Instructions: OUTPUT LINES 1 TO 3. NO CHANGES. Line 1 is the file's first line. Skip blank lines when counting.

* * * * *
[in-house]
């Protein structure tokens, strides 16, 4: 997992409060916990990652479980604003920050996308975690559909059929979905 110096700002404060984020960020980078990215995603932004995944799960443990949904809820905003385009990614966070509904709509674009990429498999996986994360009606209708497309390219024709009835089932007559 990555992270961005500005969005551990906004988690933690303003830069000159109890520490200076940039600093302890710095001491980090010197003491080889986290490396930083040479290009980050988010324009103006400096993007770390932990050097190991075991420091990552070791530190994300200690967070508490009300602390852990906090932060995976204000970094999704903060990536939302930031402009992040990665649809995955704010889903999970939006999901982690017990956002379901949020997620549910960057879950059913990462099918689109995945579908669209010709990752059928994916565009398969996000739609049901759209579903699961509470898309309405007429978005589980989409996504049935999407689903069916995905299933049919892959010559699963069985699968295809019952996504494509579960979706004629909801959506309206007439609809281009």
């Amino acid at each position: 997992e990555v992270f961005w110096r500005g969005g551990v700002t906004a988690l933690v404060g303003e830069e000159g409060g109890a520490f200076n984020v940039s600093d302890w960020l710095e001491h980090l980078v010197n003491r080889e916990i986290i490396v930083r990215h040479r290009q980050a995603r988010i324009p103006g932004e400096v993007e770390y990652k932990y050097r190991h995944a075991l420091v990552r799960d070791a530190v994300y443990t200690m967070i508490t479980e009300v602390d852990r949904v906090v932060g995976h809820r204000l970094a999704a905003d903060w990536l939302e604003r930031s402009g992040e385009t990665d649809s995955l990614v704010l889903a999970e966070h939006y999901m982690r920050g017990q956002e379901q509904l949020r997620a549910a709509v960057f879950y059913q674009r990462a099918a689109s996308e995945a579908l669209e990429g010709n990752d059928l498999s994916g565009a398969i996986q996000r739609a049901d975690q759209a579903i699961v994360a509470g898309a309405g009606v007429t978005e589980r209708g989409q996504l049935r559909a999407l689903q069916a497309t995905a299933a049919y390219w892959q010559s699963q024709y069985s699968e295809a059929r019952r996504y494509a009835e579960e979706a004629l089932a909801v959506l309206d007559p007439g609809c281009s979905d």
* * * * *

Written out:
[in-house]
């Protein structure tokens, strides 16, 4: 997992409060916990990652479980604003920050996308975690559909059929979905 110096700002404060984020960020980078990215995603932004995944799960443990949904809820905003385009990614966070509904709509674009990429498999996986994360009606209708497309390219024709009835089932007559 990555992270961005500005969005551990906004988690933690303003830069000159109890520490200076940039600093302890710095001491980090010197003491080889986290490396930083040479290009980050988010324009103006400096993007770390932990050097190991075991420091990552070791530190994300200690967070508490009300602390852990906090932060995976204000970094999704903060990536939302930031402009992040990665649809995955704010889903999970939006999901982690017990956002379901949020997620549910960057879950059913990462099918689109995945579908669209010709990752059928994916565009398969996000739609049901759209579903699961509470898309309405007429978005589980989409996504049935999407689903069916995905299933049919892959010559699963069985699968295809019952996504494509579960979706004629909801959506309206007439609809281009």
């Amino acid at each position: 997992e990555v992270f961005w110096r500005g969005g551990v700002t906004a988690l933690v404060g303003e830069e000159g409060g109890a520490f200076n984020v940039s600093d302890w960020l710095e001491h980090l980078v010197n003491r080889e916990i986290i490396v930083r990215h040479r290009q980050a995603r988010i324009p103006g932004e400096v993007e770390y990652k932990y050097r190991h995944a075991l420091v990552r799960d070791a530190v994300y443990t200690m967070i508490t479980e009300v602390d852990r949904v906090v932060g995976h809820r204000l970094a999704a905003d903060w990536l939302e604003r930031s402009g992040e385009t990665d649809s995955l990614v704010l889903a999970e966070h939006y999901m982690r920050g017990q956002e379901q509904l949020r997620a549910a709509v960057f879950y059913q674009r990462a099918a689109s996308e995945a579908l669209e990429g010709n990752d059928l498999s994916g565009a398969i996986q996000r739609a049901d975690q759209a579903i699961v994360a509470g898309a309405g009606v007429t978005e589980r209708g989409q996504l049935r559909a999407l689903q069916a497309t995905a299933a049919y390219w892959q010559s699963q024709y069985s699968e295809a059929r019952r996504y494509a009835e579960e979706a004629l089932a909801v959506l309206d007559p007439g609809c281009s979905d």